Monday, September 5, 2016

The Telford Hotel of White Springs

In my previous post I wrote about the town of White Springs and the spring which gave it its name. I mentioned that in the town’s heyday it had fourteen luxury hotels, only one of which survives today. That surviving hotel is the Telford Hotel, and it is the subject of this post.

The Telford Hotel was built by WB Telford in 1902, and was the seventh hotel built in the town. In 1911, the town was ravaged by fire, which destroyed nearly all of the town’s luxury hotels. The number of hotels destroyed differs depending on which website I check; some say four remained while others say only two survived. Needless to say, the Telford Hotel was one of the survivors. Famous visitors to the hotel back in its prime allegedly included Presidents Theodore Roosevelt and Howard Taft. As time passed, however, and the popularity of White Springs as a tourist destination began to dwindle, and the community became unable to support luxury hotels. The Telford changed hands numerous times over the years, most commonly operating as a bed and breakfast and/or restaurant. 

Telford Hotel, ca 1903 (source)

Telford Hotel, ca1910 (source)

Telford Hotel. ca1903 (source)

Telford Hotel. 1974 (source)

Telford Hotel. 1978 (source)

As someone who grew up in north Florida, I have two distinct personal memories of the Telford. I’m not sure when I first visited White Springs, or even exactly when my first memory of visiting the town happened, but I certainly remember the event. My mother is a retired history professor, and although she was a stay-at-home-mom at the time of my first Telford memory, she possessed an MA in history. The Telford Hotel was open in one of its many modern day incarnations. The owner had hung portraits of all the US Presidents from Washington to whomever was President at the time (Reagan, I believe) in order around the hotel’s restaurant. He had a standing offer that if anyone could correctly name all of the presidents in order from memory, that person would receive a free meal. My mother, expert on all things historical and lover of all things free, was the first (and for all I know, only) person to take him up on his offer and receive a free meal. After we ate, he gave us a tour of the hotel’s facilities.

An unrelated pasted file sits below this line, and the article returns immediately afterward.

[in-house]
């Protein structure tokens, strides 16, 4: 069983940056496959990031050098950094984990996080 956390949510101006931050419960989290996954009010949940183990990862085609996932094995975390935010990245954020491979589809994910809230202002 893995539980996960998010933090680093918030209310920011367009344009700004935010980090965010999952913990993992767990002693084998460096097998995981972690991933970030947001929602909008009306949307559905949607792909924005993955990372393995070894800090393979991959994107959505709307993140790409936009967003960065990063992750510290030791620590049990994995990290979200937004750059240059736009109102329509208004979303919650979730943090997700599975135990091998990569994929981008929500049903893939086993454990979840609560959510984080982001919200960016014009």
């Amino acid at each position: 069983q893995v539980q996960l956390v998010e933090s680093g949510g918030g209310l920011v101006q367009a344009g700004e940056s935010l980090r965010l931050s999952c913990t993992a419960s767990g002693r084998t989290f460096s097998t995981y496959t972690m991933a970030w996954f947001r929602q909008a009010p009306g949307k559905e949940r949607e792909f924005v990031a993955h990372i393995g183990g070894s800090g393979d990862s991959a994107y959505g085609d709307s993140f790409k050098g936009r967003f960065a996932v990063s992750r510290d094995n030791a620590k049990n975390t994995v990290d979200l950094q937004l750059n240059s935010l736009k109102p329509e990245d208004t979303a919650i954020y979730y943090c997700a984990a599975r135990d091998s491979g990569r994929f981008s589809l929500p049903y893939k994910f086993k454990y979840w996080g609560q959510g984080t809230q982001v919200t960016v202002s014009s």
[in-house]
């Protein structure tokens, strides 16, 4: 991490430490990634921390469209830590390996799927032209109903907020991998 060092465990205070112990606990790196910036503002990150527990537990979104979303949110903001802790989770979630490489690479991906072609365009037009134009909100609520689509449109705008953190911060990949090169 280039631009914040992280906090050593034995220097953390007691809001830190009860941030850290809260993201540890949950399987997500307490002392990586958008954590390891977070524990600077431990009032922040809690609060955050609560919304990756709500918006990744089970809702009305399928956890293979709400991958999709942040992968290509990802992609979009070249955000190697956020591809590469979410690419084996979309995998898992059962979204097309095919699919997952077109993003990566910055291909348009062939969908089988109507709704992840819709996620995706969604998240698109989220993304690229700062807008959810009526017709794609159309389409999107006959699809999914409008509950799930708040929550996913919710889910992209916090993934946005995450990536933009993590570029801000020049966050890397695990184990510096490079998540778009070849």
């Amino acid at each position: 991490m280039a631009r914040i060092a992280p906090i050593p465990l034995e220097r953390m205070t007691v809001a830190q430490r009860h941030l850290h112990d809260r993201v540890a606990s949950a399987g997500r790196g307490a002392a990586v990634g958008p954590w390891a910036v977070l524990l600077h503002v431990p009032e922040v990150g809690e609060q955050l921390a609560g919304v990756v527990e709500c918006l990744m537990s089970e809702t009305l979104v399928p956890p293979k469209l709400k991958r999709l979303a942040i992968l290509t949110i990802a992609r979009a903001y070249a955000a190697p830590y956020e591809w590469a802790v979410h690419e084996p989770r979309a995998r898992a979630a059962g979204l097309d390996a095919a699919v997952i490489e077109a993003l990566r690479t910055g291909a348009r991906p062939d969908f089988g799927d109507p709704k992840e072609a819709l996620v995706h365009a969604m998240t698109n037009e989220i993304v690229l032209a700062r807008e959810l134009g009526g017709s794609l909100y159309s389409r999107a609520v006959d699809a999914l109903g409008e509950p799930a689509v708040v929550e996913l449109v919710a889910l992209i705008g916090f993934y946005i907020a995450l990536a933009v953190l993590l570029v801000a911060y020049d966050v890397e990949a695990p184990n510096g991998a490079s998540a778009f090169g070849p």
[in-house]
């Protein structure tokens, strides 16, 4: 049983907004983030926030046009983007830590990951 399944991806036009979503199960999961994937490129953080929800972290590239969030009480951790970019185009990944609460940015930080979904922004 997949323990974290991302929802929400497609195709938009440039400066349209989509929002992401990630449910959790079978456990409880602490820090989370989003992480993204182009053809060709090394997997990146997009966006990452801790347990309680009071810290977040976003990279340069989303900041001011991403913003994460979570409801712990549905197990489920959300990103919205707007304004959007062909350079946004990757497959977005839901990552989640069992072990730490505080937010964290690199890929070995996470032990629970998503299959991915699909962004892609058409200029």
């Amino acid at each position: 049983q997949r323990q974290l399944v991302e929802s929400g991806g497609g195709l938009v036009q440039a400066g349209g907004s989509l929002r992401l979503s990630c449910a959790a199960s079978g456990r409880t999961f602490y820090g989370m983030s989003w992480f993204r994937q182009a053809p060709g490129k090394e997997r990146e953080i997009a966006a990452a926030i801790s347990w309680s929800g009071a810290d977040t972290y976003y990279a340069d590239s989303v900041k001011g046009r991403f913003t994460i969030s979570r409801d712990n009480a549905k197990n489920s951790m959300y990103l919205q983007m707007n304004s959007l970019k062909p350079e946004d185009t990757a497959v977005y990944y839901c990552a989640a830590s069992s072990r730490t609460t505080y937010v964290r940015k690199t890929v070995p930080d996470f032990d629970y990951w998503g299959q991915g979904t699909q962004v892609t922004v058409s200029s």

Several years later my parents and I returned to White Springs and decided to pop into the Telford on the off chance that my mom could score another free meal by naming all the presidents. Unfortunately for her, the hotel was under new ownership. I don’t recall if it was operating as either a hotel or a restaurant at the time, but what it was operating as was (of all things) an alien conspiracy radio station. I have always been fascinated by the concept of space aliens, and have loved reading science fiction from an early age. However, instead of being fascinated or excited, I remember this absolutely creeping me out. Unfortunately, I don’t remember too many details, other than a man telling us that there was a face on Mars constructed by aliens and the US government knew about it and was keeping it secret. This is such a weird thing to remember that I had actually begun thinking it was some sort of childhood fantasy.